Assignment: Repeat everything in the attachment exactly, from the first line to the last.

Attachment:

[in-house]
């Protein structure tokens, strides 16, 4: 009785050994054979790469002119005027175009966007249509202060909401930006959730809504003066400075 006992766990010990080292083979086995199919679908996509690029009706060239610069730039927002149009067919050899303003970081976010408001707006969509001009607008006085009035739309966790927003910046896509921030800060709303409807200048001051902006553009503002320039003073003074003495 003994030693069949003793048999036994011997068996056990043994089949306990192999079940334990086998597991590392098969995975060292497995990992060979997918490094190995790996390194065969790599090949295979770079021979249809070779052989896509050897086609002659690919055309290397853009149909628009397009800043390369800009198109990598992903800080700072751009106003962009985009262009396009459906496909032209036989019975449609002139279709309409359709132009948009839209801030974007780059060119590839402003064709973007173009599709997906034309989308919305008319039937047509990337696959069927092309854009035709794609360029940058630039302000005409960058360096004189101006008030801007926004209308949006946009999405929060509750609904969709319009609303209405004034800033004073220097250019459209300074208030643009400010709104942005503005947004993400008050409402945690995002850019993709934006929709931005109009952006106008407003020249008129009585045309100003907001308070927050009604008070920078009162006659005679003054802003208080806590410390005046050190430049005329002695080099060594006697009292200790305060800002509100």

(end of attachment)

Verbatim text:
[in-house]
């Protein structure tokens, strides 16, 4: 009785050994054979790469002119005027175009966007249509202060909401930006959730809504003066400075 006992766990010990080292083979086995199919679908996509690029009706060239610069730039927002149009067919050899303003970081976010408001707006969509001009607008006085009035739309966790927003910046896509921030800060709303409807200048001051902006553009503002320039003073003074003495 003994030693069949003793048999036994011997068996056990043994089949306990192999079940334990086998597991590392098969995975060292497995990992060979997918490094190995790996390194065969790599090949295979770079021979249809070779052989896509050897086609002659690919055309290397853009149909628009397009800043390369800009198109990598992903800080700072751009106003962009985009262009396009459906496909032209036989019975449609002139279709309409359709132009948009839209801030974007780059060119590839402003064709973007173009599709997906034309989308919305008319039937047509990337696959069927092309854009035709794609360029940058630039302000005409960058360096004189101006008030801007926004209308949006946009999405929060509750609904969709319009609303209405004034800033004073220097250019459209300074208030643009400010709104942005503005947004993400008050409402945690995002850019993709934006929709931005109009952006106008407003020249008129009585045309100003907001308070927050009604008070920078009162006659005679003054802003208080806590410390005046050190430049005329002695080099060594006697009292200790305060800002509100």